In 2004, Roethlisbeger went 14-0 as the Steelers quarterback. Pittsburgh finished last in pass attempts that season, but Roethlisberger ranked 7th among quarterbacks with a 6.9 Adjusted Net Yards per Attempt average. In 2012, Wilson went 11-5 as starter, the Seahawks ranked 32nd in pass attempts, and Wilson averaged 7.0 ANY/A, the 8th-highest mark in the league. Both teams were powered by great defenses and running games, and for a long time, Roethlisberger carried the label of game manager. He also appeared in three Super Bowls, winning two of them.
Wilson threw 393 passes last season, an average of 24.6 per game. The NFL average was 34.7 pass attempts per game, which means Wilson averaged 10.1 fewer attempts per game than average. I looked at 146 different quarterbacks with at least 50 starts since 1960 and noted how many passes they attempted in their first 16 starts. As it turns out, only four of them — Tom Flores, Chris Chandler, Joe Ferguson, and Roethlisberger — were farther from league average (on the minus side) than Wilson.
In Flores’ case, he was the starter for the Raiders in 1960 but he split time with Babe Parilli: they were essentially running a quarterback-by-committee in Oakland, so that explains why Flores didn’t throw many passes.
Twenty-eight years later, a similar situation unfolded in Indianapolis. Gary Hogeboom started the season, but was quickly benched for Jack Trudeau. Once Trudeau suffered a season-ending knee injury, Chandler took over, but Hogeboom still had 13 or more pass attempts in five of Chandler’s starts.
Joe Ferguson started every game as a rookie in 1973, the year O.J. Simpson rushed for 2,000 yards. Buffalo ran 605 times and threw just 213 passes. Given the strengths of the team — Buffalo ranked 2nd to last1 in both ANY/A and passer rating, and first in rushing yards, rushing touchdowns, and yards per carry — that ratio made a lot of sense. The Bills had the fourth-highest run identity of any team with a positive game script in NFL history.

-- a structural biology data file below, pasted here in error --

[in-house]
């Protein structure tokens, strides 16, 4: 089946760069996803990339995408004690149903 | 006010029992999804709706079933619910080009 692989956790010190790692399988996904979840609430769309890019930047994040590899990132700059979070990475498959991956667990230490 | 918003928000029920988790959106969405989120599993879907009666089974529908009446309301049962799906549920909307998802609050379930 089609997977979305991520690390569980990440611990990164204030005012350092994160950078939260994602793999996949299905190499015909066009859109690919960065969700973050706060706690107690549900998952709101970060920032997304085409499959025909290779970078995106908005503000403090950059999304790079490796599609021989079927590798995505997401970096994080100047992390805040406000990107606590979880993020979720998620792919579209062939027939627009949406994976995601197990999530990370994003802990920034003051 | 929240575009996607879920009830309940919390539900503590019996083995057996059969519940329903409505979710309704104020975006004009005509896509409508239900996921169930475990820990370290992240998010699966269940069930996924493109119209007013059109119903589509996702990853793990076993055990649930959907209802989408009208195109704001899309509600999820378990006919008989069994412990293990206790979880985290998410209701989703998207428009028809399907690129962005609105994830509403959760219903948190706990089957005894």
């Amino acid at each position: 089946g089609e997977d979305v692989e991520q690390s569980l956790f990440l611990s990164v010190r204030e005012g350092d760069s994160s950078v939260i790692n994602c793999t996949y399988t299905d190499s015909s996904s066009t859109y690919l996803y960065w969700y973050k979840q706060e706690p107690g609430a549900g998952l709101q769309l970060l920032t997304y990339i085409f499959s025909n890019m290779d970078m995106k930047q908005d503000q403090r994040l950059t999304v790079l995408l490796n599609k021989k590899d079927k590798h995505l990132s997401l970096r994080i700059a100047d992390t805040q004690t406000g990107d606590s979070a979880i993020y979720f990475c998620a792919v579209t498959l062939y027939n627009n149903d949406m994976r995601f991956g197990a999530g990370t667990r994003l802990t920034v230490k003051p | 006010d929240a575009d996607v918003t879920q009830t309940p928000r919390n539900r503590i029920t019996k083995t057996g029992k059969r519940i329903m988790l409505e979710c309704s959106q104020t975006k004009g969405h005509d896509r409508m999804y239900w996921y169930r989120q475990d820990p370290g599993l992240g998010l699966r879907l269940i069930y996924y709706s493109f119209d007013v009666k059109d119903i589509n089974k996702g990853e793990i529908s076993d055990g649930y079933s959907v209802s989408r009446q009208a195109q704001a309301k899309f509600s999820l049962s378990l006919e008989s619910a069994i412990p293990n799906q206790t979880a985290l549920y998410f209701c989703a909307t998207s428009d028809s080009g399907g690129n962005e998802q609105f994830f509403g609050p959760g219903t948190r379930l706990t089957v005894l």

Right next to the ’73 Bills on that list was the ’04 Steelers, representing Roethlisberger’s rookie year. As you can see, Wilson is in some rarefied game-manager company. But what does that mean? The next step is to see how many pass attempts these 146 quarterbacks averaged over the rest of the career, presented below. Here’s how to read the table: Flores started 67 games, and averaged 19.6 pass attempts per game in his first 16 starts. That was 13.3 pass attempts below league average (which was a weighted AFL average over the years in question). Over the rest of his career, Flores averaged 23.3 pass attempts per game, which was 8.8 attempts below average. This means that Flores averaged 4.5 fewer pass attempts (relative to league average) per game in his first 16 starts than he did over the rest of his career. The table is sorted by the First 16+ column, which shows the number of pass attempts below/above league average:
First 16 Pass
|Dave M. Brown||60||24||-9.7||26.8||-6.9||-2.8|
For you trivia buffs, Bill Kenney saw the biggest jump in attempts, going from 10 attempts below average to 1 attempt above average over the rest of his career. But Roethlisberger isn’t far behind Kenney, and it wouldn’t surprise me if Wilson ends up in a similar boat.